As he drops to the ground for the push-up, notice how the football player keeps his back completely straight. His rear end doesn’t rise up or sag toward the floor, which means he’s protecting his lower back and building core strength as he completes this move.

Football players should complete eight reps of this power exercise with the left foot in the strap, followed by eight reps on the right side. Since the suspension training system taxes every muscle of the body by demanding balance and coordination as well as strength, the move may be challenging at first. Football players should complete a few practice reps slowly before gaining confidence and speeding through the entire set of power exercises.

Strength Drills, Suspension Training and the Game of Football

Suspension training adds an additional element of value to ordinary strength drills and power exercises, especially for football players who need to maximize their time on the field and keep their gym sessions as efficient as possible. When football players are relying on the balance and agility the suspension system requires, they’re working every muscle group in the body, not just one or two at a time. A bench press can be a great way to build strength or size in the insulated muscle groups of the arms and chest, but when the body is engaged in power exercises like the up-downs in the video, every muscle group is activated, including the core, the hip flexors, the back and the quads.

The game of football does not require simple muscle volume alone, or strength alone, and a successful football career can’t be built on endless bench presses or a single focus on only one muscle group at a time. Football demands agility, endurance, speed, control, and strength in every single muscle of the body. Suspension training and power exercises like these offer an excellent way to achieve these goals.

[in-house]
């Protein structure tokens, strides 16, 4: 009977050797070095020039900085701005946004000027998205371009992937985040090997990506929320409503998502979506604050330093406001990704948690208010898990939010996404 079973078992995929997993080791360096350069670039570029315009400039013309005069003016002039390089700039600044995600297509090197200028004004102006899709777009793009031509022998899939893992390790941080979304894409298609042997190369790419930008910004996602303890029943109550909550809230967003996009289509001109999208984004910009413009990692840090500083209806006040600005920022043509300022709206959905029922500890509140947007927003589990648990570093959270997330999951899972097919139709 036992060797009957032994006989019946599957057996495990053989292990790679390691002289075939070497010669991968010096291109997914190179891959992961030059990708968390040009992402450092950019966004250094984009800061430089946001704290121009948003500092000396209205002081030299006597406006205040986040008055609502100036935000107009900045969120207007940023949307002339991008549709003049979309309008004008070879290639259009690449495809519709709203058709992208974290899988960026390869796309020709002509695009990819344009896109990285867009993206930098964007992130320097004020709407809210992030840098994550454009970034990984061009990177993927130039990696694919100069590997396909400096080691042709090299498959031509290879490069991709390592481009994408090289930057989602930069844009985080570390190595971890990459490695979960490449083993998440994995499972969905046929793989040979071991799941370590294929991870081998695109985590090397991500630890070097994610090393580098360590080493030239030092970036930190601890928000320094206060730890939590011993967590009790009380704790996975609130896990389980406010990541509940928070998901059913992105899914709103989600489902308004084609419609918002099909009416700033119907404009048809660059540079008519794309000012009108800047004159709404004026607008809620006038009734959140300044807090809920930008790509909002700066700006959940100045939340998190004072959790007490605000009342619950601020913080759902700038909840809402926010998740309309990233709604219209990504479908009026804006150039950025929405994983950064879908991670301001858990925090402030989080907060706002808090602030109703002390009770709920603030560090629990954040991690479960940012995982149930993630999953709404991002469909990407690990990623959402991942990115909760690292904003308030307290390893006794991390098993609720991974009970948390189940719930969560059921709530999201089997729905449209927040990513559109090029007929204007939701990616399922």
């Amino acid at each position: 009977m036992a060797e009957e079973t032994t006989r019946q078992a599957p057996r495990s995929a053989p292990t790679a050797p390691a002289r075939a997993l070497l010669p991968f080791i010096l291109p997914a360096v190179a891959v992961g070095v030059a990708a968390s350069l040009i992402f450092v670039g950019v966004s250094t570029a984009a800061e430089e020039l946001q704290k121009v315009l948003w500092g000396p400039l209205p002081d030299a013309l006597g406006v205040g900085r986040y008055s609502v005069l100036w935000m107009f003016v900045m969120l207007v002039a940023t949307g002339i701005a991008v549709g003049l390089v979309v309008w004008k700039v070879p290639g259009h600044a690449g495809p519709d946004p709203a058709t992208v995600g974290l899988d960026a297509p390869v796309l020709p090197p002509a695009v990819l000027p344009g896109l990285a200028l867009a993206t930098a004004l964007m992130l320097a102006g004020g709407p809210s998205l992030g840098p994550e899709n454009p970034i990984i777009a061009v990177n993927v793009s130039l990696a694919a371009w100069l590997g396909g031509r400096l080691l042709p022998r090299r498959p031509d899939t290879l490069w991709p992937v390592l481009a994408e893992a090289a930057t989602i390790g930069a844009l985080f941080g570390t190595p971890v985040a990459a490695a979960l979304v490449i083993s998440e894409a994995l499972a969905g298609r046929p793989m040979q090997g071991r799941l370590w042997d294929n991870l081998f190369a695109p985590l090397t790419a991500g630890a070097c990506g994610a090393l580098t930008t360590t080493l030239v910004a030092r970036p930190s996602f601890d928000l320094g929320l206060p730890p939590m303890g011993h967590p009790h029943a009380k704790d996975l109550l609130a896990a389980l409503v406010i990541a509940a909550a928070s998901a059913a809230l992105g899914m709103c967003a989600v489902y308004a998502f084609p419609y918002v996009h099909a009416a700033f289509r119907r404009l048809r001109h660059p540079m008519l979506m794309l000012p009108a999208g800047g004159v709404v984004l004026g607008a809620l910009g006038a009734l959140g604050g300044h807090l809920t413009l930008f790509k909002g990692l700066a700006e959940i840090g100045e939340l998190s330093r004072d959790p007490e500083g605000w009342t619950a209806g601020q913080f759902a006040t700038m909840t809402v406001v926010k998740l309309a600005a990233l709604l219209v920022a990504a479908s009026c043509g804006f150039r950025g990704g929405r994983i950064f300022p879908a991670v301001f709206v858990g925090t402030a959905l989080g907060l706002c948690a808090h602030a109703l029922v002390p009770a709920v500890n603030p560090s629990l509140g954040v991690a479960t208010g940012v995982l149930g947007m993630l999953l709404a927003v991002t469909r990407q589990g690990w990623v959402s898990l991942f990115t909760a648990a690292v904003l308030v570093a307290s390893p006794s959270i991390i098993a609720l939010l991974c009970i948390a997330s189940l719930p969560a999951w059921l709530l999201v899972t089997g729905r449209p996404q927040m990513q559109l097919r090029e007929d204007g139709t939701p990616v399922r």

Suspension Training Systems and High-Resistance Power Exercises

The KB Duo is a deceptively simple suspension training system that can help football players and other athletes tone and condition the body with maximum efficiency. When combined with other training tools provided by KBands, like the leg bands and the KB Powerbands, the KB Duo becomes an entire training gym that helps leverage body weight to achieve results. Like the other KBands training tools, the straps of the KB Duo can be carried and set up almost anywhere.

These tools provide countless benefits for football players, coaches, trainers, and athletes across a wide range of sports from football to basketball, track, and cheer. For more information on how to use these tools to improve performance on the field, explore KBands and check out our Athlete Performance Pack, a complete training guide for both coaches and players. Meanwhile, our website resources and training videos are available 24 hours a day, and our trainers are standing by to answer questions about workout planning, goal setting, weight loss, and athletic performance.